Rob Nikolewski
December 14, 2016

In a ruling made just before the close of business hours Tuesday, the California Public Utilities Commission (CPUC) directed Southern California Edison and San Diego Gas & Electric to meet with groups critical of a 2014 agreement that calls on utility ratepayers to shoulder about 70 percent of the costs from shutting down the San Onofre Nuclear Generating Station.

The directive orders the two utilities to “carefully consider” any modifications that would allow greater relief for ratepayers.

“The CPUC must ensure the integrity of its processes and that its decisions serve the public interest,” said CPUC commissioner Catherine J.K. Sandoval in a statement.

The ruling orders SDG&E and Southern California Edison to meet with representatives of the Office for Ratepayers Advocates and The Utility Reform Network, who have urged modifications to the $4.7 billion settlement from two years ago.

The CPUC directive also calls on Edison and SDG&E to consider an assessment of the agreement by the Alliance for Nuclear Responsibility, a San Luis Obispo-based activist group opposed to nuclear power.

Southern California Edison is the majority owner of the plant and oversees its operations. San Diego Gas & Electric, a subsidiary of Sempra Energy, owns 20 percent.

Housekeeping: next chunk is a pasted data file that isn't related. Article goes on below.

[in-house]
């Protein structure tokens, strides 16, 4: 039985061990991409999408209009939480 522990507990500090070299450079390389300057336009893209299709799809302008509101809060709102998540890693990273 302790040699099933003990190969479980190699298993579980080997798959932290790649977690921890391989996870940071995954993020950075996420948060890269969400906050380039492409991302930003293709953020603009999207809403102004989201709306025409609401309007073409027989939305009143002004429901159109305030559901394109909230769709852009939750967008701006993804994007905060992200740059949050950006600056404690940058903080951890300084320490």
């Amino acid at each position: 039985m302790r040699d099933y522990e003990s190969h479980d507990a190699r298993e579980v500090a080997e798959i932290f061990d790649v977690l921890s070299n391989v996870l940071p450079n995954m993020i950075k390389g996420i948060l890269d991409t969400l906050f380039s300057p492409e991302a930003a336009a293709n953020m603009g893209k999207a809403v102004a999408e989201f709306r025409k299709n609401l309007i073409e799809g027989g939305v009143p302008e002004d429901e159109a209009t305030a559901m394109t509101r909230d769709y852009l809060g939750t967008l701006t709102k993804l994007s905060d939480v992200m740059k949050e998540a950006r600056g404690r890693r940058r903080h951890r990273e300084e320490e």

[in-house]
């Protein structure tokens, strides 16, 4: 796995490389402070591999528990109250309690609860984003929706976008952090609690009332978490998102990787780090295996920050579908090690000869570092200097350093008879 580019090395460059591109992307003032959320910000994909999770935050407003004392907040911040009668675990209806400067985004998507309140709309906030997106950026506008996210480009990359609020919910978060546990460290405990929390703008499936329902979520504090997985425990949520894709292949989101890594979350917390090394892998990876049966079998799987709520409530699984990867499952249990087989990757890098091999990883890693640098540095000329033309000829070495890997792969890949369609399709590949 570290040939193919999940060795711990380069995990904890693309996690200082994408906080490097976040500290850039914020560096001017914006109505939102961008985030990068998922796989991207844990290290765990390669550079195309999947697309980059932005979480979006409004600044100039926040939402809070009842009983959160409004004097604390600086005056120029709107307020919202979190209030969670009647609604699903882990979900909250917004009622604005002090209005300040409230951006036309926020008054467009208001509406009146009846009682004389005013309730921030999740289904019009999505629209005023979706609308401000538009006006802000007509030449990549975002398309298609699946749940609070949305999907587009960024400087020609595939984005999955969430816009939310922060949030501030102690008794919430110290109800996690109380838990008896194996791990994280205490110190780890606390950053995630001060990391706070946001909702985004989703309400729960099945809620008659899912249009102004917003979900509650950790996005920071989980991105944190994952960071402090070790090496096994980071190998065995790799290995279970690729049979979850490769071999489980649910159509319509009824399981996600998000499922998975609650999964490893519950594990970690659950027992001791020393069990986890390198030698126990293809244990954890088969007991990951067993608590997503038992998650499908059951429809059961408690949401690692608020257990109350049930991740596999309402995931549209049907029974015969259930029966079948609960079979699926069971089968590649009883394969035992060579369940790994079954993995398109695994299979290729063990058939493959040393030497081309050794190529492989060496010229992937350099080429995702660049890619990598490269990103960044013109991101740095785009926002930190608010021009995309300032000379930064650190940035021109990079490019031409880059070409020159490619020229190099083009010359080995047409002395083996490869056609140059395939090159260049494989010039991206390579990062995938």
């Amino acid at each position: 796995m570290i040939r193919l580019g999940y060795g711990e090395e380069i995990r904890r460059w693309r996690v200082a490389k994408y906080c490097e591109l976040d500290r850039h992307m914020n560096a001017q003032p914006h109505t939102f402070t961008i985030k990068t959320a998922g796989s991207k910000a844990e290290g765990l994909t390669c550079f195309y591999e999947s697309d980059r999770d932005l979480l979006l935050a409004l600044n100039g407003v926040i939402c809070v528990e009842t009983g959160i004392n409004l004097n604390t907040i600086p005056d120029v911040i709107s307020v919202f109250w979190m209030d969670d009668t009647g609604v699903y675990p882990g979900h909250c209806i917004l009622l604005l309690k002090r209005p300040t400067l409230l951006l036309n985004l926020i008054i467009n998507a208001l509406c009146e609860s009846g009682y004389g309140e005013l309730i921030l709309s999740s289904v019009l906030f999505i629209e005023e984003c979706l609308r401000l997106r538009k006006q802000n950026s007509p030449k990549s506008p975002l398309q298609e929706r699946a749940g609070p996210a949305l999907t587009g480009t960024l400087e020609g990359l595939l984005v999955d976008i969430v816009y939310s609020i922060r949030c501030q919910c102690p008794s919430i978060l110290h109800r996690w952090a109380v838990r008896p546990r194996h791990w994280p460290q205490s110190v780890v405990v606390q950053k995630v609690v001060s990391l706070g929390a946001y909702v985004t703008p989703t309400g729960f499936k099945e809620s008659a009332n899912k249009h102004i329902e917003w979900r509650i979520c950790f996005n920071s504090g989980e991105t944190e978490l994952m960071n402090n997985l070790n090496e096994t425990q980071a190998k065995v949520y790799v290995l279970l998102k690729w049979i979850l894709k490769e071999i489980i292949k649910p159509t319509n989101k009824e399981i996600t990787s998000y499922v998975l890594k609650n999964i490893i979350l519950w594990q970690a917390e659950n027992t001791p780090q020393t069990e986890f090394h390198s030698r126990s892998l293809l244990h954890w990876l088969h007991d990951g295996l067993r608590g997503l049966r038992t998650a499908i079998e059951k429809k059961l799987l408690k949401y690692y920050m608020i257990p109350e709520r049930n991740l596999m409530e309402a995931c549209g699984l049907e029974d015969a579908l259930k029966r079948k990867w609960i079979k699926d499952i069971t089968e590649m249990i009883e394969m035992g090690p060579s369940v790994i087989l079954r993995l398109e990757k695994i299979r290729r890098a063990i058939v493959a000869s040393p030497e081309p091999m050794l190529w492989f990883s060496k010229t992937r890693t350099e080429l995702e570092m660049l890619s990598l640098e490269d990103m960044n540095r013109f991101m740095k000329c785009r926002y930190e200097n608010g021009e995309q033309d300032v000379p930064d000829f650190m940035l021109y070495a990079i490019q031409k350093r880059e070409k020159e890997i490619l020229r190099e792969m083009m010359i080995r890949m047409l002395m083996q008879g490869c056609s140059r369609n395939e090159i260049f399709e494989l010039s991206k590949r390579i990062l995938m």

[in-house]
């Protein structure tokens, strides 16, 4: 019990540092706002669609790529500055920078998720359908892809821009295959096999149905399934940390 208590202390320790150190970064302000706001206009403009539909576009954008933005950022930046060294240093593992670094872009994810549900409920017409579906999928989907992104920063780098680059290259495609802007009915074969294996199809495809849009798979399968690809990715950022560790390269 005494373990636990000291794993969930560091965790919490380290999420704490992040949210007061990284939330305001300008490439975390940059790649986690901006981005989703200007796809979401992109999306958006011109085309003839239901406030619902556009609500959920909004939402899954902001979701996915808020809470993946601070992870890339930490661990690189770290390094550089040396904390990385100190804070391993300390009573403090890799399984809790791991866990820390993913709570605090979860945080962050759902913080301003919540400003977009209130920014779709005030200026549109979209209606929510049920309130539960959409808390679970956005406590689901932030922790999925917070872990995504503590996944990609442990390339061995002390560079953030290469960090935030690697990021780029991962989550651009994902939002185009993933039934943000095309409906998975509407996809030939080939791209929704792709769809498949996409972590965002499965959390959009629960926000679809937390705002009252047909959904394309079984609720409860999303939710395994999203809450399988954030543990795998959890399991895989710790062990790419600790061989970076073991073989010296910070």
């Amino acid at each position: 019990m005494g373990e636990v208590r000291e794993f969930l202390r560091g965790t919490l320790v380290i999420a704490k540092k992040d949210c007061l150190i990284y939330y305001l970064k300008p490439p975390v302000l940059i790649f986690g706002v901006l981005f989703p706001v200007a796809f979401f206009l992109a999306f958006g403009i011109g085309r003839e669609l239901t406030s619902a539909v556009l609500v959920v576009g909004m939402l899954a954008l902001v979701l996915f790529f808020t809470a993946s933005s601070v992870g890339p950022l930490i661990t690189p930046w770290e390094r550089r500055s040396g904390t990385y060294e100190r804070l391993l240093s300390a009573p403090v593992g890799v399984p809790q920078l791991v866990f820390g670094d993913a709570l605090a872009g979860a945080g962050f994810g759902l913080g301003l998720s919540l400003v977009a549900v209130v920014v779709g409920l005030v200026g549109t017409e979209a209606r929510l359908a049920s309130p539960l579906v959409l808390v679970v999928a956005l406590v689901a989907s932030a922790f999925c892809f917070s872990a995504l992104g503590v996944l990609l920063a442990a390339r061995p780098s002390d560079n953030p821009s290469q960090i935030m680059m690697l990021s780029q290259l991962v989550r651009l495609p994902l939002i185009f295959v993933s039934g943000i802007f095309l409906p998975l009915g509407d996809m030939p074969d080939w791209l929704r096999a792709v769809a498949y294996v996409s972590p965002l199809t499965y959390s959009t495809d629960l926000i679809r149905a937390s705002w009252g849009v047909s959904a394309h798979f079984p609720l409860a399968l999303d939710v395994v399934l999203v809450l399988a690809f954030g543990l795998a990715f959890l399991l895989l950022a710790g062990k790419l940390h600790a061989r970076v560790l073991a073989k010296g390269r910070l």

“We have just received notification of the ruling and have not yet had a chance to review it to provide further comment,” SDG&E communications director Christy Ihrig said in an email to the Union-Tribune.

In a statement released late Tuesday night, Southern California Edison defended the 2014 agreement and said it was “disappointed” in the ruling but said it will follow its directives.

“The settlement of the San Onofre nuclear plant shutdown protects customer interests by requiring investors to pay for the replacement steam generators that prompted the closure of San Onofre in June 2013 from the point that they failed,” the statement said.

“SCE has provided or will provide refunds and rate reductions of almost $1.6 billion under the settlement, and this amount may be increased by recoveries from Mitsubishi Heavy Industries, the supplier of the defective steam generators.”

The statement went on to say the original settlement reduced the amount residential customers pay in their monthly bill for past investments to build and maintain SONGS.

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